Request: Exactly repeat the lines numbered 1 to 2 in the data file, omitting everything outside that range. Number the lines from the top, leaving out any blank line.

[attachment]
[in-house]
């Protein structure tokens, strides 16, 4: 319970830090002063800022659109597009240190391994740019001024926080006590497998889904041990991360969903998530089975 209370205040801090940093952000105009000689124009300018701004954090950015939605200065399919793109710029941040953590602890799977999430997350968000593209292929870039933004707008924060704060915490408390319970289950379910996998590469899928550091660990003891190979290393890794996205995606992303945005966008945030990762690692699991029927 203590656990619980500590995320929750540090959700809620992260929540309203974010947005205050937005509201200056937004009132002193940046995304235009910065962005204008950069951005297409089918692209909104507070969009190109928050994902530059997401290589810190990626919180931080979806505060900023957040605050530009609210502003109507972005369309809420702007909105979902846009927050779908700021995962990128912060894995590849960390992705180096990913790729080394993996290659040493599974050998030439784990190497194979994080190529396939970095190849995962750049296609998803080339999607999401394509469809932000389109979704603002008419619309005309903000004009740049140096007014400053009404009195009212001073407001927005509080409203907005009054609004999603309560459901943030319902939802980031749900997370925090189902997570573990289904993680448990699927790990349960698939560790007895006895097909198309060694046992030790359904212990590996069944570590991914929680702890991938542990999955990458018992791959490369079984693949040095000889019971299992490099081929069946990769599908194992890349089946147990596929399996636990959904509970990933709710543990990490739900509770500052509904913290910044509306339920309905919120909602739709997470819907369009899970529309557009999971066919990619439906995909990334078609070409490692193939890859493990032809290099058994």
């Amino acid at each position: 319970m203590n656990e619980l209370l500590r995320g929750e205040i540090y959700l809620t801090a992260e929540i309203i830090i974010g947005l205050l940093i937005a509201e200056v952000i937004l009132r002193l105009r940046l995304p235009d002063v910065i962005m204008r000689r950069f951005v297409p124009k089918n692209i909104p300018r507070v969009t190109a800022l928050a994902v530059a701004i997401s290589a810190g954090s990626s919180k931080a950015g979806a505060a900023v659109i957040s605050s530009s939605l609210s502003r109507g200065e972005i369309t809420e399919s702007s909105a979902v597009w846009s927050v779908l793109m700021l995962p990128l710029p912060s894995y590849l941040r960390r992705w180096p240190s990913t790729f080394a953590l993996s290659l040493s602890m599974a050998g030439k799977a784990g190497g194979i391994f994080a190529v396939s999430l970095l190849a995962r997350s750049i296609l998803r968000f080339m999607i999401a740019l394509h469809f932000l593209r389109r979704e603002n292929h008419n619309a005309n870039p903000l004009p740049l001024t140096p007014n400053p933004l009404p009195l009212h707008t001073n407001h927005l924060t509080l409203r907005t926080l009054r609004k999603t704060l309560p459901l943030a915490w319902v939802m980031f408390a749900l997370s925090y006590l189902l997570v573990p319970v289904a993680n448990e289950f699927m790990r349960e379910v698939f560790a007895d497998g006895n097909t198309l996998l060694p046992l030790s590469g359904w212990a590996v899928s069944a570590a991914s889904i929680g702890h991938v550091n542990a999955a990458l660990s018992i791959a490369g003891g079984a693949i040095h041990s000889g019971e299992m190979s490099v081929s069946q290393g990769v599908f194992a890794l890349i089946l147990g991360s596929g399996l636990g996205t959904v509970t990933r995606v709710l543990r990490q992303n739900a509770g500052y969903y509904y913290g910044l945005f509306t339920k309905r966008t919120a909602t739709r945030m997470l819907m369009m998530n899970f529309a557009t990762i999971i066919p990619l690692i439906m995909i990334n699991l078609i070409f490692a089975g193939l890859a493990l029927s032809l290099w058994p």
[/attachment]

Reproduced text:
[in-house]
């Protein structure tokens, strides 16, 4: 319970830090002063800022659109597009240190391994740019001024926080006590497998889904041990991360969903998530089975 209370205040801090940093952000105009000689124009300018701004954090950015939605200065399919793109710029941040953590602890799977999430997350968000593209292929870039933004707008924060704060915490408390319970289950379910996998590469899928550091660990003891190979290393890794996205995606992303945005966008945030990762690692699991029927 203590656990619980500590995320929750540090959700809620992260929540309203974010947005205050937005509201200056937004009132002193940046995304235009910065962005204008950069951005297409089918692209909104507070969009190109928050994902530059997401290589810190990626919180931080979806505060900023957040605050530009609210502003109507972005369309809420702007909105979902846009927050779908700021995962990128912060894995590849960390992705180096990913790729080394993996290659040493599974050998030439784990190497194979994080190529396939970095190849995962750049296609998803080339999607999401394509469809932000389109979704603002008419619309005309903000004009740049140096007014400053009404009195009212001073407001927005509080409203907005009054609004999603309560459901943030319902939802980031749900997370925090189902997570573990289904993680448990699927790990349960698939560790007895006895097909198309060694046992030790359904212990590996069944570590991914929680702890991938542990999955990458018992791959490369079984693949040095000889019971299992490099081929069946990769599908194992890349089946147990596929399996636990959904509970990933709710543990990490739900509770500052509904913290910044509306339920309905919120909602739709997470819907369009899970529309557009999971066919990619439906995909990334078609070409490692193939890859493990032809290099058994």